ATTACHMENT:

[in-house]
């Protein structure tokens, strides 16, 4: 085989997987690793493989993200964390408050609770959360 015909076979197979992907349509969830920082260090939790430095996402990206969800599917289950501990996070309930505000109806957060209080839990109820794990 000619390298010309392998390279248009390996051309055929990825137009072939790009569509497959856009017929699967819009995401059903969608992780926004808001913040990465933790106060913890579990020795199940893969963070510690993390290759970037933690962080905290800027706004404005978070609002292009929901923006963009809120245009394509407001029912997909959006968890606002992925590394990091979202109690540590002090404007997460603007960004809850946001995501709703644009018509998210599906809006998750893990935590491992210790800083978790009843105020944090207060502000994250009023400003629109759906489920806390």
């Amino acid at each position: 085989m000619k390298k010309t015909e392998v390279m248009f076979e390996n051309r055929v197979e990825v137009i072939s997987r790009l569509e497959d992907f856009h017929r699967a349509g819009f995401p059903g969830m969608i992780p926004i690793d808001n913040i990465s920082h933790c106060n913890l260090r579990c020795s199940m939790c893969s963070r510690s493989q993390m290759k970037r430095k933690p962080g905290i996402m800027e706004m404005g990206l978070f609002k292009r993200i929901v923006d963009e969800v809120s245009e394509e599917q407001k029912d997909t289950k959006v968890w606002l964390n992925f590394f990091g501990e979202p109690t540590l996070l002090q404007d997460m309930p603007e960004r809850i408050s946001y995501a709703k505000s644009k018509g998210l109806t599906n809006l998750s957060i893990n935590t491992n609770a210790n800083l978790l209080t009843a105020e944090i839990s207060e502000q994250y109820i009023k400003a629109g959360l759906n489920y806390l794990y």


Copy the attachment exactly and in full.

[in-house]
């Protein structure tokens, strides 16, 4: 085989997987690793493989993200964390408050609770959360 015909076979197979992907349509969830920082260090939790430095996402990206969800599917289950501990996070309930505000109806957060209080839990109820794990 000619390298010309392998390279248009390996051309055929990825137009072939790009569509497959856009017929699967819009995401059903969608992780926004808001913040990465933790106060913890579990020795199940893969963070510690993390290759970037933690962080905290800027706004404005978070609002292009929901923006963009809120245009394509407001029912997909959006968890606002992925590394990091979202109690540590002090404007997460603007960004809850946001995501709703644009018509998210599906809006998750893990935590491992210790800083978790009843105020944090207060502000994250009023400003629109759906489920806390």
């Amino acid at each position: 085989m000619k390298k010309t015909e392998v390279m248009f076979e390996n051309r055929v197979e990825v137009i072939s997987r790009l569509e497959d992907f856009h017929r699967a349509g819009f995401p059903g969830m969608i992780p926004i690793d808001n913040i990465s920082h933790c106060n913890l260090r579990c020795s199940m939790c893969s963070r510690s493989q993390m290759k970037r430095k933690p962080g905290i996402m800027e706004m404005g990206l978070f609002k292009r993200i929901v923006d963009e969800v809120s245009e394509e599917q407001k029912d997909t289950k959006v968890w606002l964390n992925f590394f990091g501990e979202p109690t540590l996070l002090q404007d997460m309930p603007e960004r809850i408050s946001y995501a709703k505000s644009k018509g998210l109806t599906n809006l998750s957060i893990n935590t491992n609770a210790n800083l978790l209080t009843a105020e944090i839990s207060e502000q994250y109820i009023k400003a629109g959360l759906n489920y806390l794990y």